Three: Why does an ump have to be so far behind the line of scrimmage on the offensive side? Johnson said he doesn't; one of the tweaks already made to the system says that as soon the umpire is behind the back or quarterback -- whoever is furthest back from the line -- the quarterback can snap the ball without penalty.
Four: Why is the "false start -- snap infringement'' penalty even called? Why not simply just do the play over? Johnson said if there was no penalty in place, then there'd be nothing to stop a quarterback from hustling to snap the ball on the edge of the rules. If the passer knew he'd be able to do the play over regardless, then why not try to play hurry-up?
Thursday night in Green Bay, the Colts twice got called for "false start -- snap infringement'' for snapping the ball before umpire Garth DeFelice had returned to his position. Once it was because the Colts' Anthony Gonzalez made a questionable reception, and Manning was hustling to the line to try to force the hand of Green Bay coach Mike McCarthy to either use one of his replay challenges or, if he didn't, to get the next play off quickly so the catch would stand. "So not only do we get penalized,'' said Manning, "but now McCarthy has plenty of time to decide whether to challenge the play or not.''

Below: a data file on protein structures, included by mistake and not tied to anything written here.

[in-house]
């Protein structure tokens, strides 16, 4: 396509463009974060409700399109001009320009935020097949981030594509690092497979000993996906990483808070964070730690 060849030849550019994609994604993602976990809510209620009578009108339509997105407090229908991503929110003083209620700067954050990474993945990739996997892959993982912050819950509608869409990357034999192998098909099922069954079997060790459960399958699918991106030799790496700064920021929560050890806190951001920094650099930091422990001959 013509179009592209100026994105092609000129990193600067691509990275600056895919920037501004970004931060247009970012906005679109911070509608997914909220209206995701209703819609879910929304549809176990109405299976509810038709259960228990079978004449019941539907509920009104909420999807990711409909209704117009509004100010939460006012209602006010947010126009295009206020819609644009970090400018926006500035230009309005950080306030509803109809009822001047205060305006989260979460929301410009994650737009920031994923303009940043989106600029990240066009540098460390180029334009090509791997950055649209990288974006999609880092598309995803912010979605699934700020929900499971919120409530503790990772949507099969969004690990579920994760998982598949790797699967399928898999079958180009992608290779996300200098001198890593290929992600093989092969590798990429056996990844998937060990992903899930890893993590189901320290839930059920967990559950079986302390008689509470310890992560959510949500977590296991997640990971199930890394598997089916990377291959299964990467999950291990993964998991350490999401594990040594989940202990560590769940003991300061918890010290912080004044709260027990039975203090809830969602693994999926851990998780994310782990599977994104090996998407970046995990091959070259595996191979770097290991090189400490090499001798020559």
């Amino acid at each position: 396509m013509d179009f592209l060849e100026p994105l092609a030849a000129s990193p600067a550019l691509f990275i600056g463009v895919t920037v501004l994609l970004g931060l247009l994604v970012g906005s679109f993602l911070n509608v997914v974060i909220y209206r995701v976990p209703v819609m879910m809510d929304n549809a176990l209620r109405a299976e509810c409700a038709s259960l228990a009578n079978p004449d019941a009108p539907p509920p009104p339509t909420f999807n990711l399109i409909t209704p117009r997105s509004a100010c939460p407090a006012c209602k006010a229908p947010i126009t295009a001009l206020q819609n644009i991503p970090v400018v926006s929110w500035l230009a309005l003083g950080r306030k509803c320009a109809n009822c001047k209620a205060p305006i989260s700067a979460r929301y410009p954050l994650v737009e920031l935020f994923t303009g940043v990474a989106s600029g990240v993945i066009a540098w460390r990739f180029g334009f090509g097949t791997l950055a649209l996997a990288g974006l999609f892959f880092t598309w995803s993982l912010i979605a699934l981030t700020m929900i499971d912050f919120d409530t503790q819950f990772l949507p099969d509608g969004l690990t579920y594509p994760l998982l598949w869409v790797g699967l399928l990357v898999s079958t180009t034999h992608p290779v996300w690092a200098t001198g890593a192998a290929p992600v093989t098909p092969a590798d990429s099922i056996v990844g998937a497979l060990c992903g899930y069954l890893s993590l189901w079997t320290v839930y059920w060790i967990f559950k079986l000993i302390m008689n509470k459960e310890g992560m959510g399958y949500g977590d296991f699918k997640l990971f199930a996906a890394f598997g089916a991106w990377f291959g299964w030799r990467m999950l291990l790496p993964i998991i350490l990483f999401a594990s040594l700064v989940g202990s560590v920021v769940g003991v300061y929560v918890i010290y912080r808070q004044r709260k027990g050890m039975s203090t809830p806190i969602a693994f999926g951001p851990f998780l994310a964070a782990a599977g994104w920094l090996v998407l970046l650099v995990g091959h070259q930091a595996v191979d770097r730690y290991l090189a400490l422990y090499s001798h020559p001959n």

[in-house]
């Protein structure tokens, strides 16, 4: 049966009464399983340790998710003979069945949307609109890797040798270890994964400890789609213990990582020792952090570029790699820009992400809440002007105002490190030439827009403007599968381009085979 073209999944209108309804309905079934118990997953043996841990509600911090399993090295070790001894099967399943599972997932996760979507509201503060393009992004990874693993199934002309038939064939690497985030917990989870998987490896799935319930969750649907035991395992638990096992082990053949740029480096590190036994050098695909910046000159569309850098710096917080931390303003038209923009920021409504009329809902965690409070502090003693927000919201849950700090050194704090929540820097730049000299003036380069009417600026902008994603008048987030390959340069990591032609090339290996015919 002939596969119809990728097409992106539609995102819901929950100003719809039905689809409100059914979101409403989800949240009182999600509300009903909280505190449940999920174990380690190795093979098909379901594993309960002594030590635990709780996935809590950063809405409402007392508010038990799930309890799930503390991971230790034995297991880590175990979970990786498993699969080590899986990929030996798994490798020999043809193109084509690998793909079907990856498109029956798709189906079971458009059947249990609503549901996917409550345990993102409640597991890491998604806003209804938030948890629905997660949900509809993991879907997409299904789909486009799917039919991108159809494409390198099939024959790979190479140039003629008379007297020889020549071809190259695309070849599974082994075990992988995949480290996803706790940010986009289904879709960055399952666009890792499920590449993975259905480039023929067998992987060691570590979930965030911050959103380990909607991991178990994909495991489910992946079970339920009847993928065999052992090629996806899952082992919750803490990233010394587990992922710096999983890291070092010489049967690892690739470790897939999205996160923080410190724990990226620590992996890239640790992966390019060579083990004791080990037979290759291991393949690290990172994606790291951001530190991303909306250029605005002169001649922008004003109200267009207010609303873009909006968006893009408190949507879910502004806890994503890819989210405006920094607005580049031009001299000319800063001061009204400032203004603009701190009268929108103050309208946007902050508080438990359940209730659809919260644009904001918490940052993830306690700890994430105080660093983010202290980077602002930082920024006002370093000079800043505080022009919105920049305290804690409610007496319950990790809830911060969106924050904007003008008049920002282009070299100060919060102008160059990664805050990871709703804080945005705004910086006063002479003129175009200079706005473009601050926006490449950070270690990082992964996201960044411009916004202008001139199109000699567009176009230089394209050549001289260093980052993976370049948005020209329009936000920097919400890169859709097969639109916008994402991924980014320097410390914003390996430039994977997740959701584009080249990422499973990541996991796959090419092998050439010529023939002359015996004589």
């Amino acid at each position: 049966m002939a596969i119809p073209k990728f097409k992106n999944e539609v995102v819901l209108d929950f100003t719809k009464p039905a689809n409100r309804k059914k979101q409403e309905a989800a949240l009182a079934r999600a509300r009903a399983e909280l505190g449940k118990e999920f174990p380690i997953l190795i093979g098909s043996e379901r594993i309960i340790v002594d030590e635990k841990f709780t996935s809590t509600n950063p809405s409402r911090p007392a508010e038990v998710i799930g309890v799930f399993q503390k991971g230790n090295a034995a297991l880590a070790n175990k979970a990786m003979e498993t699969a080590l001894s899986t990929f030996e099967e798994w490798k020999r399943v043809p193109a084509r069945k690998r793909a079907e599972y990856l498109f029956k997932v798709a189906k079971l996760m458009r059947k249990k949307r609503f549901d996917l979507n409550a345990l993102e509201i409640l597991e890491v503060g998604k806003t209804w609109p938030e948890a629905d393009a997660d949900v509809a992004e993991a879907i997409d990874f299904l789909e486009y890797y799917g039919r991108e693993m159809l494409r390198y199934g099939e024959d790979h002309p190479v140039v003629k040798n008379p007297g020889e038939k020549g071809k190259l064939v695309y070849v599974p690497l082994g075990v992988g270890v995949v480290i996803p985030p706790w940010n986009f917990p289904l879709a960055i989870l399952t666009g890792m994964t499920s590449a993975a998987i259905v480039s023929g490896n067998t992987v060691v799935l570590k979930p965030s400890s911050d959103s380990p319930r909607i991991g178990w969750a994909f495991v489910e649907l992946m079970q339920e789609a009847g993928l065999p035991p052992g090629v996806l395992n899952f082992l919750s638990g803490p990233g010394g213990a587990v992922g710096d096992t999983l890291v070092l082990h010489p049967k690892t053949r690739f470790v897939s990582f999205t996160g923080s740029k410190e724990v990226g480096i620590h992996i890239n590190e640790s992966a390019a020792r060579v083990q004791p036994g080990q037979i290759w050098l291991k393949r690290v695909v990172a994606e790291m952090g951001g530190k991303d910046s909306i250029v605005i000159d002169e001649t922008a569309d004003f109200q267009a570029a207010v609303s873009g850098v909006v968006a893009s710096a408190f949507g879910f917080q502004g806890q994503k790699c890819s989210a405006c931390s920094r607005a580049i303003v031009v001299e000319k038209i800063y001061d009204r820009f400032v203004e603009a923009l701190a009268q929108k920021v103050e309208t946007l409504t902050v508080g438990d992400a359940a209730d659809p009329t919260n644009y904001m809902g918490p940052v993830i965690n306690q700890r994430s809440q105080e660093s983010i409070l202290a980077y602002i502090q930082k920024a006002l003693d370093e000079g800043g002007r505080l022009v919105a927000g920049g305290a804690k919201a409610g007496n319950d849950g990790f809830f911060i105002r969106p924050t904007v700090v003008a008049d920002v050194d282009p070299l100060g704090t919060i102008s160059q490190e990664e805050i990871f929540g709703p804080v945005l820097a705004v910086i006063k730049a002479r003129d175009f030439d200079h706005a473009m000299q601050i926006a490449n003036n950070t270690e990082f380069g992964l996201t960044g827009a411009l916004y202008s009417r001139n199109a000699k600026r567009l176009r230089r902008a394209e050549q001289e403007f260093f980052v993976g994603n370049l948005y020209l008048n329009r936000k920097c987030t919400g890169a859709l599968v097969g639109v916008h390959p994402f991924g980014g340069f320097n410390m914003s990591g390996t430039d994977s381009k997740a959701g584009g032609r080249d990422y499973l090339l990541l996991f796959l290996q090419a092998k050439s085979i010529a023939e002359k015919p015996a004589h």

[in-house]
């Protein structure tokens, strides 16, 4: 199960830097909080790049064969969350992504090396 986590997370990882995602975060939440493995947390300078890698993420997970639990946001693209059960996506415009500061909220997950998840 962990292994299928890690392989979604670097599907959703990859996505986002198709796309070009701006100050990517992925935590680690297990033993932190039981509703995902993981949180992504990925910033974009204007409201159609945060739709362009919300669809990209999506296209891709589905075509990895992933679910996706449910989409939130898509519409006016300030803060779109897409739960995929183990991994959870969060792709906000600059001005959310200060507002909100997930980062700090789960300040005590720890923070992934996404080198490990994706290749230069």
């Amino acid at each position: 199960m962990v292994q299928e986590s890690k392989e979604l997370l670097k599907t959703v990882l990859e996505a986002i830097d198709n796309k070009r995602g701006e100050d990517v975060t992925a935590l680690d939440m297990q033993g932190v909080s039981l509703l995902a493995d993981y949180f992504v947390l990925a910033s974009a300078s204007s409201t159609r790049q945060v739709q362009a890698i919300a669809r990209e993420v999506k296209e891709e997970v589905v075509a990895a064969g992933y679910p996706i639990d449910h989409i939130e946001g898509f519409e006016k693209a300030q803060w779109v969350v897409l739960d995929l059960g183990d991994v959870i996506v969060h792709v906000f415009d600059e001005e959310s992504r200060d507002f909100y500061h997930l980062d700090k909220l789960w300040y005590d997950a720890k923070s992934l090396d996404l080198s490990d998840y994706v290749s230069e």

Polian's view on the infringement penalty is an interesting one. He thinks a game with a slower or older ump trying to keep up with a quick-snapping offense could be significantly affected. "I am dead-set against the penalty,'' said Polian. "It is insane. If I knew it would be this way, I'd have voted against it, and not only that, I'd have crusaded against it.''
One other interesting issue here. The NFL has created one way of ump-positioning for 56 minutes and one way for the final two minutes of each half. In a way, the league is saying, We're concerned about umpire safety, but we're still going to allow 10 or 12 plays a game, on average, to be snapped with the umps in harm's way. "It's like you saying to your kids, 'Don't touch that!' '' said Manning. "Then you say, 'Well, you can touch it a couple of times.' '' The league's trying to straddle the fine line of not affecting the game too much with the health of officials. It's a tough call.